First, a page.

Nvidia demonstrated in this year’s GDC the latest version of their PhysX SDK. The new PhysX SDK comes with some impressive fur rendering support, as the company showcased a bear that contained 840.000 particles simulated as 100.000 invidual strands of fur. Those strands of fur could be interacted in real-time and the end result was close enough to Pixar’s CG movies. That was really great but nothing had prepared for what was about to follow.
Nvidia had also showcased the new rigid body solver that is supported by the latest version of PhysX. Thanks to this new set of tools, players will be able to completely destroy their environments. According to the company, real time fracture was possible thanks to the incredible raw power of modern-day GPUs. In case you were unaware of, in current games designers set specific points at where objects can be broken. This can be easily noticed in Crysis, where palm trees can be broken at certain points. With Nvidia’s PhysX, players will be able to break things and cause fracture where they want to, without any limitation.
Nvidia went ahead then and fired up a demo map from Unreal Engine 3, that supported this new fracture set. And quite frankly, there are no words to describe what we were watching on screen. The level of destruction is miles ahead of anything we’ve seen so far. In fact, even Crysis and Battlefield 3 felt quite limited after watching Nvidia’s tech demo. To put it simple: this is the future of destructible environments.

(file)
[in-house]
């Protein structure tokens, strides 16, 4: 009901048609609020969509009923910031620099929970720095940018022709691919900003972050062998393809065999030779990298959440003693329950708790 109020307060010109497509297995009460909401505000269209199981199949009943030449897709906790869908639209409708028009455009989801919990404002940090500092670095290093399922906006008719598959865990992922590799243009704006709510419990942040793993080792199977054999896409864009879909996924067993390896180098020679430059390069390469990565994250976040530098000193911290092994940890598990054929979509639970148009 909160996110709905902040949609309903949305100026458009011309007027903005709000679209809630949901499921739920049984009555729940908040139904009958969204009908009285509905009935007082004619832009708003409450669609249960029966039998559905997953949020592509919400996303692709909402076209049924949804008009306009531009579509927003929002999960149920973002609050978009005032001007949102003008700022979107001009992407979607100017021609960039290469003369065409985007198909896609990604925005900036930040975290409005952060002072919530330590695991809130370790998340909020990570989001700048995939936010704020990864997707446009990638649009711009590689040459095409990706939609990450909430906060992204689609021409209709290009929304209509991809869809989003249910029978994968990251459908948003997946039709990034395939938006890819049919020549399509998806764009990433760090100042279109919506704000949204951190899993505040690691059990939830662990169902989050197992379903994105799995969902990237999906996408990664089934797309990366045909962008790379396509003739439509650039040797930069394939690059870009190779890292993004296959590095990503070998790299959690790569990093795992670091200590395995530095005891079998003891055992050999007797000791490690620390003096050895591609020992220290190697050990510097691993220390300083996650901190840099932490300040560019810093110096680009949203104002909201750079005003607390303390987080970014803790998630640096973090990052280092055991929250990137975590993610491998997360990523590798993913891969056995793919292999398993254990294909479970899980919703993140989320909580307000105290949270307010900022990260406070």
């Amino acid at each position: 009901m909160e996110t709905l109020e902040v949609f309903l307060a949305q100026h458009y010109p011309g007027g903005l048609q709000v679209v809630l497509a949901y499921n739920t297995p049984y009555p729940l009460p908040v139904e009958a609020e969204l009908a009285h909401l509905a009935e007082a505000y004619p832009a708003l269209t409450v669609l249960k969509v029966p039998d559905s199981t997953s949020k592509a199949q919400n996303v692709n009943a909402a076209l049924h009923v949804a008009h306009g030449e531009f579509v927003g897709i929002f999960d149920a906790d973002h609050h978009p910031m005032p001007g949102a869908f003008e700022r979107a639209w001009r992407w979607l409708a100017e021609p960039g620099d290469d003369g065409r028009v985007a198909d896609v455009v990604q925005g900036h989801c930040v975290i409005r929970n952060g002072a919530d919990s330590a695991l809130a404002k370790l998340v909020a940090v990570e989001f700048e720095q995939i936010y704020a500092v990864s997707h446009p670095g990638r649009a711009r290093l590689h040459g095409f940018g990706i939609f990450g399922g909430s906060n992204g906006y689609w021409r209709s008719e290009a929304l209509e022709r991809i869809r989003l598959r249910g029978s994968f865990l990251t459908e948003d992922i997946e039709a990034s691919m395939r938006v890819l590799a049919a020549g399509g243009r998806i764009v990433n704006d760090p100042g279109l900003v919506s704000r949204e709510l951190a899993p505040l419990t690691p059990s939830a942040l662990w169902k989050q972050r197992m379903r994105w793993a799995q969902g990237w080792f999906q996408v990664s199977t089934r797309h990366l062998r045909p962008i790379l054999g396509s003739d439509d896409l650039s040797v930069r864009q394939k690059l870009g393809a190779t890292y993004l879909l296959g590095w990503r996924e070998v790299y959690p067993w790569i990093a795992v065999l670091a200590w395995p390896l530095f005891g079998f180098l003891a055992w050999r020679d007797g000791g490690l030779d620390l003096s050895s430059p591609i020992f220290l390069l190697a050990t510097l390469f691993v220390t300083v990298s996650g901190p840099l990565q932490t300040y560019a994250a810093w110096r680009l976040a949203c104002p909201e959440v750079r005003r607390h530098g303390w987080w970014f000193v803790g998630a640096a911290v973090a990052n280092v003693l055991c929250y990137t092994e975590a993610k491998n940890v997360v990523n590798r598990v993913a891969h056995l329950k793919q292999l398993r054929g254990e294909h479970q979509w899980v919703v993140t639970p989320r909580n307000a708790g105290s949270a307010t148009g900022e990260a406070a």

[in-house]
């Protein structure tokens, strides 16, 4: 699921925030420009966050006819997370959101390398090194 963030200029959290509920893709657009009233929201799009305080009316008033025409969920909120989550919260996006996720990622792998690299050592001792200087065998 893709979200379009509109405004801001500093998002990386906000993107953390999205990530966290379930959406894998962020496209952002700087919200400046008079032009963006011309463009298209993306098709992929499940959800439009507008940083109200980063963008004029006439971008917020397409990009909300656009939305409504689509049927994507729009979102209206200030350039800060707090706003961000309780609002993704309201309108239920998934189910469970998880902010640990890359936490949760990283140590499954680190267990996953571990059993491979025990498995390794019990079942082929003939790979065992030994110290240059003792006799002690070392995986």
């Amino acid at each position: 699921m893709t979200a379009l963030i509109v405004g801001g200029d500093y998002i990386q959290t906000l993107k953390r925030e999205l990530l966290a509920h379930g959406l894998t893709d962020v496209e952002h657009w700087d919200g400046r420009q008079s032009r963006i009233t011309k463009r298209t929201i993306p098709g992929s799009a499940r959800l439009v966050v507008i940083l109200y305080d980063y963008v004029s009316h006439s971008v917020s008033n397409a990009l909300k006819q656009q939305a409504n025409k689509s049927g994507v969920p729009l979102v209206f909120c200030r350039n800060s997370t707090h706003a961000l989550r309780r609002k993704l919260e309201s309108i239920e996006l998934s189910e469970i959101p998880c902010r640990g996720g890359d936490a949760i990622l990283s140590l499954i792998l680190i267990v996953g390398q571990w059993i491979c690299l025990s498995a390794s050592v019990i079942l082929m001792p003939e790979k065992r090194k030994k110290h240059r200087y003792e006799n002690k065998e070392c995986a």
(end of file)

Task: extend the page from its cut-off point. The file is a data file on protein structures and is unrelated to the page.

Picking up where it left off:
Finally, Nvidia revealed that this new PhysX SDK will be fully supported by both Unreal Engine 3 and the newly announced, Unreal Engine 4.
John is the founder and Editor in Chief at DSOGaming. He is a PC gaming fan and highly supports the modding and indie communities.Before creating DSOGaming, John worked on numerous gaming websites. While he is a die-hard PC gamer, his gaming roots can be found on consoles. John loved - and still does - the 16-bit consoles, and considers SNES to be one of the best consoles. Still, the PC platform won him over consoles. That was mainly due to 3DFX and its iconic dedicated 3D accelerator graphics card, Voodoo 2. John has also written a higher degree thesis on the "The Evolution of PC graphics cards." Contact: Email